The New Australia Co-operative Settlement Association, known in short as the New Australia Movement, was founded by William Lane in 1892. Lane was a prominent figure in the Australian labour movement, and had founded Australia's first labour newspaper - the Queensland Worker in 1890. A split in the Australian labour movement between those who went on to form the Australian Labor Party spurred Lane's intent to found a socialist utopia outside Australia. Lane's ideal was to build a society based on a brotherhood:
"Come and work as free men for each other, to labour on the common land for the common good, and not for the self alone, or for the selfish greed of another! One man by himself is powerless, but men in a body are strong!
Lane's was not the only influence urging Australians at the time towards a socialist community; utopian Edward Bellamy's Looking Backward was also popular with socialists and led many urban followers of Lane to expect that they would live in luxury in a socialist commune like that of Bellamy's fiction.
Paraguay was chosen as the site of the settlement. Lane recruited many and the first ship left Sydney in July 1893 for Paraguay, where the government was keen to get white settlers and had offered the group a large area of good land. There were some able settlers, but New Australia has been described as a Cave of Adullam to misfits, failures, and malcontents of the left wing of Australian democracy. Notable Australian individuals who joined the colony included Mary Gilmore, Rose Summerfield, and Gilbert Stephen Casey.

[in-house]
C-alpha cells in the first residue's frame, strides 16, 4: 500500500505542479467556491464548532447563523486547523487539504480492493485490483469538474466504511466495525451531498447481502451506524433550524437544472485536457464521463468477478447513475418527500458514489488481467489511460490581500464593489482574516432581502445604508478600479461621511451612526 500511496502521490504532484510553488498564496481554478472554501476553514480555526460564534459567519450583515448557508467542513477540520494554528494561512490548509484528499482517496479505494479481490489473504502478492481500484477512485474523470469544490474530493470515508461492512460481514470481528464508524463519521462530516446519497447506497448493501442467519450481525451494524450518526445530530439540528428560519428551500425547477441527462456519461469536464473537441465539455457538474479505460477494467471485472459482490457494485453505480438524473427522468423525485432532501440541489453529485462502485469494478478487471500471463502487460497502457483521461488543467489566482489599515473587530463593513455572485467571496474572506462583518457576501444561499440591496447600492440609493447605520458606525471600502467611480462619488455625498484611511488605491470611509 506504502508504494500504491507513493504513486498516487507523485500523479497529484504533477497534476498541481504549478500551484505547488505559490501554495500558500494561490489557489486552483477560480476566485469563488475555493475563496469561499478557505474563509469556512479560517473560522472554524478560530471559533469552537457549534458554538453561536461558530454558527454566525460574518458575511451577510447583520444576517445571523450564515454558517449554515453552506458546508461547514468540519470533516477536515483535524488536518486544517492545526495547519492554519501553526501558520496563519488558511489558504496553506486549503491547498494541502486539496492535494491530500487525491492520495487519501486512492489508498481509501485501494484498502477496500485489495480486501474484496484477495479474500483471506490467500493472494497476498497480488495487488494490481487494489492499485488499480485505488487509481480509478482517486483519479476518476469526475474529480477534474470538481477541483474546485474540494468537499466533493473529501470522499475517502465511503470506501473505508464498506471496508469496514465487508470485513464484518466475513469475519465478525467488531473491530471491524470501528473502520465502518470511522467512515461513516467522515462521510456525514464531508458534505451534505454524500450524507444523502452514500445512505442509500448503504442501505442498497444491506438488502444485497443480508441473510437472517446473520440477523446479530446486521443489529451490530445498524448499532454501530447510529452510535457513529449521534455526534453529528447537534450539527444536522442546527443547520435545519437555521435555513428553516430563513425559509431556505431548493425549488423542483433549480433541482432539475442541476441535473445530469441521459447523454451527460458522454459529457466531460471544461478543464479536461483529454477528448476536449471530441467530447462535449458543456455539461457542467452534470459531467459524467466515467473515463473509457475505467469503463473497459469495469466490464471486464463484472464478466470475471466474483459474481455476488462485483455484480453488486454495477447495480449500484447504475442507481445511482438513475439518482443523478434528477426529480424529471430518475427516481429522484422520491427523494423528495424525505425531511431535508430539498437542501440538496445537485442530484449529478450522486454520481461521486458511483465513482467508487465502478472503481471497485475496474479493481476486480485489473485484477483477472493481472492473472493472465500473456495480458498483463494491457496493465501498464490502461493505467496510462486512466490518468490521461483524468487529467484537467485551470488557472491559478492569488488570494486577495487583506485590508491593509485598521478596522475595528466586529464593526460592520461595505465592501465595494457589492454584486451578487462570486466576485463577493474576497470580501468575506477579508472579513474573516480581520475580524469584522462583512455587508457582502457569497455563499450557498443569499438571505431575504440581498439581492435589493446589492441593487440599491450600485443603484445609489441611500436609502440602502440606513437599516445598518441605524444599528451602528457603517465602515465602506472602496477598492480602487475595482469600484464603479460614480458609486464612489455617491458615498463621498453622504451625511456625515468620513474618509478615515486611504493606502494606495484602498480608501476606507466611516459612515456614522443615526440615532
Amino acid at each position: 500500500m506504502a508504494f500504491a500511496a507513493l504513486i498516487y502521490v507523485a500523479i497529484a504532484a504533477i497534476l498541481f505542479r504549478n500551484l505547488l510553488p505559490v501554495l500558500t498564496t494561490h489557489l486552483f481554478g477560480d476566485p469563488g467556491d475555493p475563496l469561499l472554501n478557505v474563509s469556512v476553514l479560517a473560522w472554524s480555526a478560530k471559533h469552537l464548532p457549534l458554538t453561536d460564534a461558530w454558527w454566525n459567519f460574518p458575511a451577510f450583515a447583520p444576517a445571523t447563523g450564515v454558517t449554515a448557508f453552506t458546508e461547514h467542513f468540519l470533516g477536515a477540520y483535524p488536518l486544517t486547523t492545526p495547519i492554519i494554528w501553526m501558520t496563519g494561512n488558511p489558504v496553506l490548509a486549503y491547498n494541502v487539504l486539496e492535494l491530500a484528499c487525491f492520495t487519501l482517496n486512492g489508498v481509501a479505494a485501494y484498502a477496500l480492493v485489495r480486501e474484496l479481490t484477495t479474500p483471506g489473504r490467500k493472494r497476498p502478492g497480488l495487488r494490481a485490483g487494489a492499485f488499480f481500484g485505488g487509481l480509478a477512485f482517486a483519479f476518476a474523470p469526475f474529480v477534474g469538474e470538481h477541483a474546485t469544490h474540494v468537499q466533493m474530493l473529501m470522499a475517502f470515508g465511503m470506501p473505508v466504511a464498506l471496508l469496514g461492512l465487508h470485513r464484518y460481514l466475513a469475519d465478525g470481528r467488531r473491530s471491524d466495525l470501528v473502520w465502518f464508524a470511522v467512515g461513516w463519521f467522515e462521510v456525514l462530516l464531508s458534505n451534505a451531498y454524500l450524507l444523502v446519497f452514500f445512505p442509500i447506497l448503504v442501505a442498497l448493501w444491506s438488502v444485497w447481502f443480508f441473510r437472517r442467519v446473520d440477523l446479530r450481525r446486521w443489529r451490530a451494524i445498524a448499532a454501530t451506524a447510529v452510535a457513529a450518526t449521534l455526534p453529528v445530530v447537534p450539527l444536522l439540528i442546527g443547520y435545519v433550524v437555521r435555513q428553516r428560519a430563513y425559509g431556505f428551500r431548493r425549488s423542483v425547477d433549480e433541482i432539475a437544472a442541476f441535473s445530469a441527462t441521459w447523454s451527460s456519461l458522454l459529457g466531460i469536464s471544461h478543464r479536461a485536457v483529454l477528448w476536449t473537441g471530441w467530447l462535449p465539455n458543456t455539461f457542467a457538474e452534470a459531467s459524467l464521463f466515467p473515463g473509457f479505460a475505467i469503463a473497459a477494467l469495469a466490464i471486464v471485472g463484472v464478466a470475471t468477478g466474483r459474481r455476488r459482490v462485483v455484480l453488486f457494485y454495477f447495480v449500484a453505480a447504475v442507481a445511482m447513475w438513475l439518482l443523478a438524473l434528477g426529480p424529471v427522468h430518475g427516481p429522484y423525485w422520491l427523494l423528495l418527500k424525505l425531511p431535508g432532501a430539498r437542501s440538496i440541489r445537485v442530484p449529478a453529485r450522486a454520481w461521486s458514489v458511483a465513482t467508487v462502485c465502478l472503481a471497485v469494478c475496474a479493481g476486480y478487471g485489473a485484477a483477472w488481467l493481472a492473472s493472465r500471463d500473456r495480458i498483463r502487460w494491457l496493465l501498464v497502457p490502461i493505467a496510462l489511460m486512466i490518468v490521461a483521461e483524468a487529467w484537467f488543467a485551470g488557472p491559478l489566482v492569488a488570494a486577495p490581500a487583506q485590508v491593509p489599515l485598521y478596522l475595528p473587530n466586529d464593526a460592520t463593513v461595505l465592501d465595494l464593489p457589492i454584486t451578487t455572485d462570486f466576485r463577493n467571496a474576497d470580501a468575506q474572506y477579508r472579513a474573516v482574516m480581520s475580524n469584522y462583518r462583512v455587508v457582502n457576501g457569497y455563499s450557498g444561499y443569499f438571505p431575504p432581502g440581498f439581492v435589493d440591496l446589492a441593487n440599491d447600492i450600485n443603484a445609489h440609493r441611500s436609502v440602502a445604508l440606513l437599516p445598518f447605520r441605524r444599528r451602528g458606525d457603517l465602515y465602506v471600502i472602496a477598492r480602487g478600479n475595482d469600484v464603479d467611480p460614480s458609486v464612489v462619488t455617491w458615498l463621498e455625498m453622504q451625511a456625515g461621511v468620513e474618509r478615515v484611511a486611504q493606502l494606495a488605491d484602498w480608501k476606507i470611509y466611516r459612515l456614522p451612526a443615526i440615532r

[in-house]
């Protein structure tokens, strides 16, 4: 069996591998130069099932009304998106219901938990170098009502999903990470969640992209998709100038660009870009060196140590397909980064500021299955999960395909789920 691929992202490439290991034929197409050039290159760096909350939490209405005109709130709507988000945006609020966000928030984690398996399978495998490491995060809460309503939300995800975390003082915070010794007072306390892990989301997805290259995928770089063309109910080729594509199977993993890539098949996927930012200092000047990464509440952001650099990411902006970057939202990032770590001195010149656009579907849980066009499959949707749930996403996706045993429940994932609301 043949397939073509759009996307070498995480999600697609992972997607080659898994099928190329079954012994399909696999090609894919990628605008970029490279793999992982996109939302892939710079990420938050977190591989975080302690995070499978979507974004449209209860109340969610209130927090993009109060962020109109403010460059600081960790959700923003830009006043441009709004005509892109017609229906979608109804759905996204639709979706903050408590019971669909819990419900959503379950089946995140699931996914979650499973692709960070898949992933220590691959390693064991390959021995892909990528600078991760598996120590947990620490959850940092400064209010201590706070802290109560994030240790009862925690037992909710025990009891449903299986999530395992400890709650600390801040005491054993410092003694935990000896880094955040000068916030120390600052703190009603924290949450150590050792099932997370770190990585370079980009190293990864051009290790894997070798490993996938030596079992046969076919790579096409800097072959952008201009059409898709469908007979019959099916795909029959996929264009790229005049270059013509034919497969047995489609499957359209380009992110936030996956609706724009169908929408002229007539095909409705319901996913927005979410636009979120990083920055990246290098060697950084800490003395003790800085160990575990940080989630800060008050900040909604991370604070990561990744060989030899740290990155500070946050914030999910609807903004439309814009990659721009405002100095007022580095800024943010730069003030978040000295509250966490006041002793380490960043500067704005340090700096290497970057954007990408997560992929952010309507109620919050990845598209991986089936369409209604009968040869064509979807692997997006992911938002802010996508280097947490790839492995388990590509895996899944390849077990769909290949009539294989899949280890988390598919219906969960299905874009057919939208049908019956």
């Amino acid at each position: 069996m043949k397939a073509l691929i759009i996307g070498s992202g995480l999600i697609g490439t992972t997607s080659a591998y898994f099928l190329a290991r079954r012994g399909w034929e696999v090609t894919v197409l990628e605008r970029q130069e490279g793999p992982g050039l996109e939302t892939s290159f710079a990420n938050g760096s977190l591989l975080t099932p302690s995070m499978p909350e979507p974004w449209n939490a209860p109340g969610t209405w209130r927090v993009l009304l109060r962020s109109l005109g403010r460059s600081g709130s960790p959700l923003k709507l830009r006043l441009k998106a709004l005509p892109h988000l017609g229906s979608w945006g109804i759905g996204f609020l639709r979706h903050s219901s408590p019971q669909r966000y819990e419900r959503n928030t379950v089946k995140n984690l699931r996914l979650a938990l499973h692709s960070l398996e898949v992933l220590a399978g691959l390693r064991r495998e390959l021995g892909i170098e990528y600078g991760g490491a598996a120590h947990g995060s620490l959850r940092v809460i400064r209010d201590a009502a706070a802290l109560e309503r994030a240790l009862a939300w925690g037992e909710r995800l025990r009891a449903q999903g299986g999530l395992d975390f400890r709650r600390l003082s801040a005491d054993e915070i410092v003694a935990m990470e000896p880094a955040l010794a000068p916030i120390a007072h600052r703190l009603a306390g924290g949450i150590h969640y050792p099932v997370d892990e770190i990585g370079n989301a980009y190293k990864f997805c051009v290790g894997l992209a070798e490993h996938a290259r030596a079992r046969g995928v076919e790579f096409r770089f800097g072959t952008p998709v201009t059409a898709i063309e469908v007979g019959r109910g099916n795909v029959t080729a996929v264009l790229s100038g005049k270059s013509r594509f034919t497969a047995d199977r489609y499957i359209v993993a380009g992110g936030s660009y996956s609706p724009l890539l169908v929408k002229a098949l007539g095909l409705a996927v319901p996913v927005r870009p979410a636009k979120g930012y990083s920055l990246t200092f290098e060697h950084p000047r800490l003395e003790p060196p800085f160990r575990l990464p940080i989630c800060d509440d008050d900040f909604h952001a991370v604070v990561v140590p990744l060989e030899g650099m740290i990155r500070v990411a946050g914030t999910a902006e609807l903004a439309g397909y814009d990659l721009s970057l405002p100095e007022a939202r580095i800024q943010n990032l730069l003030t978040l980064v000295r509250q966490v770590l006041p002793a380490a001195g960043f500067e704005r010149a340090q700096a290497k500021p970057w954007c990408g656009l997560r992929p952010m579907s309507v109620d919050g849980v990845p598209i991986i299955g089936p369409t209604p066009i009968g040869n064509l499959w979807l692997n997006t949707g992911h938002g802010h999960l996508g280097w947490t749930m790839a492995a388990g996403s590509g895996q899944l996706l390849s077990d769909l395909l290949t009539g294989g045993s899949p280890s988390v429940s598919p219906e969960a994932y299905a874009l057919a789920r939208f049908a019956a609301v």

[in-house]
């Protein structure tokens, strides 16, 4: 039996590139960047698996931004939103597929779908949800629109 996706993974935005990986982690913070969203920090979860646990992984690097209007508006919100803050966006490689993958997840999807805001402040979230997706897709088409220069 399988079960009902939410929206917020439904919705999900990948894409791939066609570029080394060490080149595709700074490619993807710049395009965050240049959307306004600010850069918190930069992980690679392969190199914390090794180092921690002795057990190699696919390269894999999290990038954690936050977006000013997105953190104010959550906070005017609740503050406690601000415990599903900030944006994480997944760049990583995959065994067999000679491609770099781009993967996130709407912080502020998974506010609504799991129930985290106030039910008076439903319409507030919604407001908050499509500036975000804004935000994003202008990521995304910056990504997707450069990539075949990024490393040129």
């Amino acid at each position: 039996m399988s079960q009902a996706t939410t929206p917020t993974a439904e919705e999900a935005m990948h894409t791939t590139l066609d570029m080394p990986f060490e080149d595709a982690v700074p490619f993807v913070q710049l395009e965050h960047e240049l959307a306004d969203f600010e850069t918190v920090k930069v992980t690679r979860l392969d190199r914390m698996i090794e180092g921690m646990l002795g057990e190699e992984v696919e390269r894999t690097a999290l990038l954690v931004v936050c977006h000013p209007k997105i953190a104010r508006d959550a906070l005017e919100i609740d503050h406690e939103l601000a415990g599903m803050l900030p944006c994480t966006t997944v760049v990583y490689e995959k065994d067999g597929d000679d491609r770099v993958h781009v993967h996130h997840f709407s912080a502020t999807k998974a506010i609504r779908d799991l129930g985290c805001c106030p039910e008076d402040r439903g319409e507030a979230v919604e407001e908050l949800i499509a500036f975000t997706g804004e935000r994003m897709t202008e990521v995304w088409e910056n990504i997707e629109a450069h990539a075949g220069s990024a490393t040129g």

The founding of the settlement was of interest to left wing thinkers worldwide; of the settlement Peter Kropotkin said,
"The fact that men and women, who have made Australia what it is, are compelled to migrate from it, speaks volumes in itself. 'Make the land, be the dung which renders it productive, build the centres of civilisation which render it valuable - and go away!' That is the true picture of modern capitalist management. The same here, the same at the antipodes - always the same!
There was conflict amongst the settlers from the beginning over prohibition of alcohol, relations with the locals and Lane's leadership, "I can’t help feeling that the movement cannot result in success if that incompetent man Lane continues to mismanage so utterly as he has done up to the present," wrote colonist Tom Westwood. Problems intensified after a second group of colonists arrived in 1894. Dissention caused a rift in the colony and in May 1894, Lane and 58 others left New Australia to found Cosme, a new colony 72 kilometres farther south. Eventually New Australia was dissolved as a cooperative by the government of Paraguay, and each settler was given their own piece of land.
Some colonists founded communes elsewhere in Paraguay, others went home to Australia or on to England; some descendants of the New Australia colonists still live in Paraguay.
The 1997 book Paradise Mislaid - in Search of the Australian Tribe of Paraguay (ISBN 0-7022-2651-3) by Anne Whitehead is about the colony. There is also a retelling of the story by Michael Wilding, called "The Paraguayan Experiment", which uses "contemporary documents, Foreign Office reports and the memoirs of pioneers and supporters", to create a documentary novel.
Paraguayan comic book writer Robin Wood was born there.